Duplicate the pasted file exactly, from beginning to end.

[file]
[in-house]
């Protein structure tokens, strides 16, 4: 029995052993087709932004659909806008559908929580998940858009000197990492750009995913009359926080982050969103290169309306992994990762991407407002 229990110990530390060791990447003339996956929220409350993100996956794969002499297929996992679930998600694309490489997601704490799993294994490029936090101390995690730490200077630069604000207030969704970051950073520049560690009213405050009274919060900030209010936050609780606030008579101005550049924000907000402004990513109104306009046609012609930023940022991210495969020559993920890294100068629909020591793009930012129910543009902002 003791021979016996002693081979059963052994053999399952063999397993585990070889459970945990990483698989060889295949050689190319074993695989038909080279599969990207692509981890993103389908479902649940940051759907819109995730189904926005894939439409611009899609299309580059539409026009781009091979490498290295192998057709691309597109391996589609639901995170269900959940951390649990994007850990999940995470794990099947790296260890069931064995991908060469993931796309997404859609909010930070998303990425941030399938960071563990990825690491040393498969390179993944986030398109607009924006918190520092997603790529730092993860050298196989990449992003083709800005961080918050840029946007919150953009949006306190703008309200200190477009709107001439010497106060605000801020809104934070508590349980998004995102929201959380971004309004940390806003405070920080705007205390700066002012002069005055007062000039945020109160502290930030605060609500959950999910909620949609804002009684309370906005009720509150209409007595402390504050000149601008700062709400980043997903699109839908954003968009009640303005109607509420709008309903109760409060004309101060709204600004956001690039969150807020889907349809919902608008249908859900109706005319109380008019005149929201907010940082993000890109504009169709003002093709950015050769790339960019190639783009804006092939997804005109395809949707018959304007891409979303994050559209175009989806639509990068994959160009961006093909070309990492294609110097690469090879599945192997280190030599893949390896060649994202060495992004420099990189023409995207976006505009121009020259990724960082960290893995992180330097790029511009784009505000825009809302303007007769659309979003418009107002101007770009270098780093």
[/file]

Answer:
[in-house]
């Protein structure tokens, strides 16, 4: 029995052993087709932004659909806008559908929580998940858009000197990492750009995913009359926080982050969103290169309306992994990762991407407002 229990110990530390060791990447003339996956929220409350993100996956794969002499297929996992679930998600694309490489997601704490799993294994490029936090101390995690730490200077630069604000207030969704970051950073520049560690009213405050009274919060900030209010936050609780606030008579101005550049924000907000402004990513109104306009046609012609930023940022991210495969020559993920890294100068629909020591793009930012129910543009902002 003791021979016996002693081979059963052994053999399952063999397993585990070889459970945990990483698989060889295949050689190319074993695989038909080279599969990207692509981890993103389908479902649940940051759907819109995730189904926005894939439409611009899609299309580059539409026009781009091979490498290295192998057709691309597109391996589609639901995170269900959940951390649990994007850990999940995470794990099947790296260890069931064995991908060469993931796309997404859609909010930070998303990425941030399938960071563990990825690491040393498969390179993944986030398109607009924006918190520092997603790529730092993860050298196989990449992003083709800005961080918050840029946007919150953009949006306190703008309200200190477009709107001439010497106060605000801020809104934070508590349980998004995102929201959380971004309004940390806003405070920080705007205390700066002012002069005055007062000039945020109160502290930030605060609500959950999910909620949609804002009684309370906005009720509150209409007595402390504050000149601008700062709400980043997903699109839908954003968009009640303005109607509420709008309903109760409060004309101060709204600004956001690039969150807020889907349809919902608008249908859900109706005319109380008019005149929201907010940082993000890109504009169709003002093709950015050769790339960019190639783009804006092939997804005109395809949707018959304007891409979303994050559209175009989806639509990068994959160009961006093909070309990492294609110097690469090879599945192997280190030599893949390896060649994202060495992004420099990189023409995207976006505009121009020259990724960082960290893995992180330097790029511009784009505000825009809302303007007769659309979003418009107002101007770009270098780093």